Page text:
The Tattooist of Auschwitz is based on the true story of Lale and Gita Sokolov, two Slovakian Jews who survived Auschwitz and eventually made their home in Australia. In that terrible place, Lale was given the job of tattooing the prisoners marked for survival – literally scratching numbers into his fellow victims’ arms in indelible ink to create what would become one of the most potent symbols of the Holocaust. Lale used the infinitesimal freedom of movement that this position awarded him to exchange jewels and money taken from murdered Jews for food to keep others alive. If he had been caught, he would have been killed; many owed him their survival.

There have been many books about the Holocaust – and there will be many more. What makes this one so memorable is Lale Sokolov’s incredible zest for life. He understood exactly what was in store for him and his fellow prisoners, and he was determined to survive – not just to survive but to leave the camp with his dignity and integrity intact, to live his life to the full. Terrible though this story is, it is also a story of hope and of courage. It is also – almost unbelievably – a love story. Waiting in line to be tattooed, terrified and shaking, was a young girl. For Lale – a dandy, a jack-the-lad, a bit of a chancer – it was love at first sight, and he determined not only to survive himself but to ensure that Gita did, too. His story – their story – will make you weep, but you will also find it uplifting. It shows the very best of humanity in the very worst of circumstances.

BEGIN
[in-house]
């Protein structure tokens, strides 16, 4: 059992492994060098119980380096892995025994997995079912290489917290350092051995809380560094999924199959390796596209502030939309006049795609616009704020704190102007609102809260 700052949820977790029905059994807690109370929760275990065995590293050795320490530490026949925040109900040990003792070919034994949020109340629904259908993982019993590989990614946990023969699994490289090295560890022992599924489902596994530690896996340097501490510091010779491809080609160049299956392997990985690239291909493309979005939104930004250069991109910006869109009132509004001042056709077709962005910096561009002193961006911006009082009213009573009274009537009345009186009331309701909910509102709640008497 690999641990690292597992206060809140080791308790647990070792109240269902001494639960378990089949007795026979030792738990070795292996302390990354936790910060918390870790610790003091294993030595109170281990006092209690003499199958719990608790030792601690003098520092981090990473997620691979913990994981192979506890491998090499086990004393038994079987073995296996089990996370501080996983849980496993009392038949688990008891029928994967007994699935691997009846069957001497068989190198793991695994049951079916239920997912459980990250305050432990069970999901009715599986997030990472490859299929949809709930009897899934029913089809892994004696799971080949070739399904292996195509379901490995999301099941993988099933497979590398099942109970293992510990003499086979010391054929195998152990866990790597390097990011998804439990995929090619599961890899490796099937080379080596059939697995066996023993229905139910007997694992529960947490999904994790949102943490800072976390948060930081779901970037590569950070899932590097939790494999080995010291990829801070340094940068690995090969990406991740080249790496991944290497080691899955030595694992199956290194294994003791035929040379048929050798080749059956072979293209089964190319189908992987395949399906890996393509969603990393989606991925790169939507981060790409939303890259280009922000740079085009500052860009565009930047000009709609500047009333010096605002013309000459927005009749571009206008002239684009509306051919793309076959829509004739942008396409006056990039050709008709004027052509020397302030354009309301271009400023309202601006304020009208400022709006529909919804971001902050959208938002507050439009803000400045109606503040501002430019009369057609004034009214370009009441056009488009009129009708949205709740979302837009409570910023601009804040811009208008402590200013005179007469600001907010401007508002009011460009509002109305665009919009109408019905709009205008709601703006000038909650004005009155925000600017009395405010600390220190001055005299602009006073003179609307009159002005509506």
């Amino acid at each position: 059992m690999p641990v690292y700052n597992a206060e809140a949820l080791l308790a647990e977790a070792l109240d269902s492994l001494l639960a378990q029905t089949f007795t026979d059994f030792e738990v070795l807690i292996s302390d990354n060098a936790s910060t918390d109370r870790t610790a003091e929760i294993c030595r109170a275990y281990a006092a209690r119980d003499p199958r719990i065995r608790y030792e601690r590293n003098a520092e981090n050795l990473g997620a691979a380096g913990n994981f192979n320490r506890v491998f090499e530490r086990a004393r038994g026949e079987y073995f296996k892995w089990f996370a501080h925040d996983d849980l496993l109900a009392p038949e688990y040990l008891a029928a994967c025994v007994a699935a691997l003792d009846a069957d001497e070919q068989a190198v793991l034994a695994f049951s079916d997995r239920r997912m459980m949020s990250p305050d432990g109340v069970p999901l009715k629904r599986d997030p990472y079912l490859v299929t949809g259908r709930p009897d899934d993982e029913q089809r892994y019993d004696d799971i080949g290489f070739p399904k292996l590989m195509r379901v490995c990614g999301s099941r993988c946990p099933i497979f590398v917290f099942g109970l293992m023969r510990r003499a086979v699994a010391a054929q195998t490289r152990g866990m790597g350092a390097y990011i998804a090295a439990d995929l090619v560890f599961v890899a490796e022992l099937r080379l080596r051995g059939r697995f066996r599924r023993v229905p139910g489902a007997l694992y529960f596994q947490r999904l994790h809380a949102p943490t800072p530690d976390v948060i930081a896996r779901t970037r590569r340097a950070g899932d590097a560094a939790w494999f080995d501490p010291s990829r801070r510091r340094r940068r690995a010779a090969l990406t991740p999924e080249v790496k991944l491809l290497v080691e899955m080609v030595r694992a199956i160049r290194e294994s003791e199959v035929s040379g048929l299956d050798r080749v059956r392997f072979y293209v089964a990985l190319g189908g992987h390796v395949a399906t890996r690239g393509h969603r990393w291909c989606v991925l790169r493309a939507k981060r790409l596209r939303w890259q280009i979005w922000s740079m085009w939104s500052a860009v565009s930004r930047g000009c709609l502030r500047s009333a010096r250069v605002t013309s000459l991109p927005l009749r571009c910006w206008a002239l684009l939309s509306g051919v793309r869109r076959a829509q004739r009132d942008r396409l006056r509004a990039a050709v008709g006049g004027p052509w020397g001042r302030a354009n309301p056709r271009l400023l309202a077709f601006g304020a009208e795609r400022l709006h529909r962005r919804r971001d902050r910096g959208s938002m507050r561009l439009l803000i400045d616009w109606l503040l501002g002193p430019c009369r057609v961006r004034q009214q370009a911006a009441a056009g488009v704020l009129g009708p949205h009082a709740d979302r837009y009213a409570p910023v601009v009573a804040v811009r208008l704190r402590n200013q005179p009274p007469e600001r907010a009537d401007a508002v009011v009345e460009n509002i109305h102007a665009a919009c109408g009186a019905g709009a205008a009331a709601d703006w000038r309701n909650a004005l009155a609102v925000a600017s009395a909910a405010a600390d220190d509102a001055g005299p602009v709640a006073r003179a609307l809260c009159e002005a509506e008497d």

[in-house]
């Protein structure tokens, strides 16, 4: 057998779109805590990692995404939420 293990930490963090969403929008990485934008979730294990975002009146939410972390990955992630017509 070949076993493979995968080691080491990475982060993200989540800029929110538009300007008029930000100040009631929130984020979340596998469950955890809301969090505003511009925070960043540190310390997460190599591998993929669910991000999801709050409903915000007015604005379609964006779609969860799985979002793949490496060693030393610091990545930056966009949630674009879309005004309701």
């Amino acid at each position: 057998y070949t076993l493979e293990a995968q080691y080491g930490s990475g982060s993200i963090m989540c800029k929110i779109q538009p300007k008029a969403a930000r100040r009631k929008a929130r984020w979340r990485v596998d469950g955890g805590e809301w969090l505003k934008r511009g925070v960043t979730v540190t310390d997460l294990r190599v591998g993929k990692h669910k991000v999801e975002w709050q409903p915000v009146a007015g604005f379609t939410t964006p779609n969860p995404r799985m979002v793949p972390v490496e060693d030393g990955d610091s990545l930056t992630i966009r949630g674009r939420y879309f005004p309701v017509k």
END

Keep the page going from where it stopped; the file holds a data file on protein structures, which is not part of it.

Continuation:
Like many survivors, Lale and Gita told few people their story after the war. They eventually made their way to Australia, where they raised a son and had a successful life. But when Gita died, Lale felt he could no longer carry the burden of their past alone. He chose to tell his story.

What did WE think?:

CHRISSI: This book has sensitive content. We’ve both read books about WWII before. How does this book compare to others in its genre?